Tech vs war
Tech may have enabled world leaders to call each other names on Twitter, but it’s also helped to prevent conflicts around the world. In Kenya, the Una Hakika ('Are You Sure?') project uses web and SMS tools to counter misinformation and rumors that previously caused terrible violence; similar schemes have prevented conflict in other countries such as Burundi.
Such schemes are impressive, but unfortunately we’ve got thousands of years of history demonstrating that while technology can have positive effects, it never stops war. Quite the reverse: in addition to creating ever smarter ways to turn people into pink mist, our highly industrialized and wasteful world has contributed to devastating climate change that’s amplifying the already terrible effects of wars.
According to the UN, world hunger is once more on the rise due to the combination of those two factors: if the climate doesn’t destroy food supplies, sometimes warring people do. Starvation is often used as a weapon of war, with combatants damaging or destroying water systems, farms, livestock and markets.
As Colin Kelley of Columbia University in New York told New Scientist: “Climate-related shocks, especially droughts, exacerbate existing food and water insecurity, and can even contribute to social unrest when thresholds of resilience are crossed… In turn, conflict undermines resilience and dramatically reduces access to food and water, with devastating consequences for nutrition and health.”
It’s said that the next world war won’t be fought over oil, but water. It’s been argued that drought was a key driver of the revolution in Syria, and as climate change really kicks in it could render countries such as Sudan uninhabitable. The mass migration of desperate people from affected countries is already having a massive impact on the countries they travel to and through, especially in Europe.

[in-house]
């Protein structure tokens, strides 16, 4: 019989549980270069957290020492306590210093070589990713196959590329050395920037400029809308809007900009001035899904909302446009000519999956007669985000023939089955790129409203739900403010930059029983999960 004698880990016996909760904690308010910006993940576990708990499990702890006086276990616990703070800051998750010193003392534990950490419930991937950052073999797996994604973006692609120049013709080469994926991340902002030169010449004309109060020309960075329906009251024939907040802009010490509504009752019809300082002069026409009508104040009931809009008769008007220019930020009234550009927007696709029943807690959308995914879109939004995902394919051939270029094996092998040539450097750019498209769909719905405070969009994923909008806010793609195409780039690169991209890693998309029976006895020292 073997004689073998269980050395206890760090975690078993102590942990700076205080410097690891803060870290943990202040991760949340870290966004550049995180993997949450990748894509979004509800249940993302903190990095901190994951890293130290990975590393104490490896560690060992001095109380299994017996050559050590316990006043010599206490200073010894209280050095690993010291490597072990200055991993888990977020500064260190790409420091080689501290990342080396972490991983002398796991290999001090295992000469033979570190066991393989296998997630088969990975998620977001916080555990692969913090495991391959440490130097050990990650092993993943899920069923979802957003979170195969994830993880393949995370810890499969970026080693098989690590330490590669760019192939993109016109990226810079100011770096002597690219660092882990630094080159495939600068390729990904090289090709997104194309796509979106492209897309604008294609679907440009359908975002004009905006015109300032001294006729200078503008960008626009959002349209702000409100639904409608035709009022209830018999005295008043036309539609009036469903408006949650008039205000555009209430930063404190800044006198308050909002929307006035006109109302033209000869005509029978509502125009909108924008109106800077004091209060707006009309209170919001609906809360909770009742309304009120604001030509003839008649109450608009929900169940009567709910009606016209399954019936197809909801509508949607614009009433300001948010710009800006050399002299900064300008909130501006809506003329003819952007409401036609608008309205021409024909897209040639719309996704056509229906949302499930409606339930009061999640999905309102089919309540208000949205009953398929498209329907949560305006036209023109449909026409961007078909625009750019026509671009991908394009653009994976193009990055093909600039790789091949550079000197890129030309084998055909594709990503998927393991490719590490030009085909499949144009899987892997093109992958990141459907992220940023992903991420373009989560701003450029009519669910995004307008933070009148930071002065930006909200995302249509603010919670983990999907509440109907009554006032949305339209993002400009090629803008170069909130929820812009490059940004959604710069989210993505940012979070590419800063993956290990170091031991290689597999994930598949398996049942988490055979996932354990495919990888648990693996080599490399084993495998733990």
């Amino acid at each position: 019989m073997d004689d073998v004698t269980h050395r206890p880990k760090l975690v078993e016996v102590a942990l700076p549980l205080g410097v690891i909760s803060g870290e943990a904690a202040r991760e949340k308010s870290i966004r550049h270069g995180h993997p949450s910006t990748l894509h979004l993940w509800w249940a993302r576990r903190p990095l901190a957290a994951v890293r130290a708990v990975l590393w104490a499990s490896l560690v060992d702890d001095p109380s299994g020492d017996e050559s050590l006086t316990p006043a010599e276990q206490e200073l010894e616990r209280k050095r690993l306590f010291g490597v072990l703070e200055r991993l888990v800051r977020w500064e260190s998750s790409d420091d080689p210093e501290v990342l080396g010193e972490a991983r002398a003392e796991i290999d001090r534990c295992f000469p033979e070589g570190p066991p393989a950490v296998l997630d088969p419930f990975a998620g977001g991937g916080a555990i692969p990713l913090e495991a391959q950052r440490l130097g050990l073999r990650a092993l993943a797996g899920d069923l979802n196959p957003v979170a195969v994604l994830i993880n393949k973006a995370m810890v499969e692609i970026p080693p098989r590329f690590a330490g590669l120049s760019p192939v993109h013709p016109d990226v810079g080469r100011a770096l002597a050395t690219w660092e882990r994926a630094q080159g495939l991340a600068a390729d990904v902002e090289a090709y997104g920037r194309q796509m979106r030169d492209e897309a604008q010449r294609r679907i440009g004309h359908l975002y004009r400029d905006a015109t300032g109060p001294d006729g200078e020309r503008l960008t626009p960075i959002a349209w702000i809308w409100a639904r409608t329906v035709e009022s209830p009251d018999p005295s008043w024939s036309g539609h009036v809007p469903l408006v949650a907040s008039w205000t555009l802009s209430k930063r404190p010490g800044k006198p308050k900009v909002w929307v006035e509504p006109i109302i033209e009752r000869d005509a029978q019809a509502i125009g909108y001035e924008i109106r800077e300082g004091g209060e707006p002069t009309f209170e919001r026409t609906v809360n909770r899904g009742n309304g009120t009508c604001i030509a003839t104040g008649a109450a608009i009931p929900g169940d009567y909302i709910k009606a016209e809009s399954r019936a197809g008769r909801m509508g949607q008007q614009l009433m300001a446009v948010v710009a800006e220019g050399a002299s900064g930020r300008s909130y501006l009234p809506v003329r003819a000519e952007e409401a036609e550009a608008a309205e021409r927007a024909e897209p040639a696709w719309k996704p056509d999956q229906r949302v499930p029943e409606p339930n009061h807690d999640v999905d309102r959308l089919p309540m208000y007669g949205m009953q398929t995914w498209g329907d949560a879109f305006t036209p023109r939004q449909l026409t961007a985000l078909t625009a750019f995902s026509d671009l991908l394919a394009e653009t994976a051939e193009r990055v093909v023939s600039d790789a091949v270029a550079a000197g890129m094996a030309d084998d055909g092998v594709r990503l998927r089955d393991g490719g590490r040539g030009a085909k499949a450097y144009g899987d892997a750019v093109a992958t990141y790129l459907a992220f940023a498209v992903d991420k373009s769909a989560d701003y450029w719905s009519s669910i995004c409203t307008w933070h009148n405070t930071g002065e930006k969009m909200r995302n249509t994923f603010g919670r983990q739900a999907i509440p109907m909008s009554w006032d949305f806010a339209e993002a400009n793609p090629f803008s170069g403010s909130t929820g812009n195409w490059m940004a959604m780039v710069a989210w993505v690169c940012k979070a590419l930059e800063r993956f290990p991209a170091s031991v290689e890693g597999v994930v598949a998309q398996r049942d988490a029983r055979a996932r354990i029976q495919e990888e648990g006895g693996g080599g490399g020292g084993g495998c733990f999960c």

Can tech really save the world?
Yes, the Arctic Circle is on fire, the US President is sabre-rattling on social media and the world has many evils, but this really is the greatest time to be alive in all of human history. The challenge for technology, and for us, is to keep moving in that same positive direction.
Our options for halting or reversing climate change are limited, but by embracing smarter, greener technologies such as clean energy and transport and sustainable food we can stop pressing quite so hard on the accelerator. That should help to keep the horsemen of the apocalypse at bay.
Antonio Guterres is the UN Secretary-General, and he’s optimistic. While “there are reasons to be alarmed” about climate change, he believes that technology will find a way, stating: “I am very confident that this battle will be won.”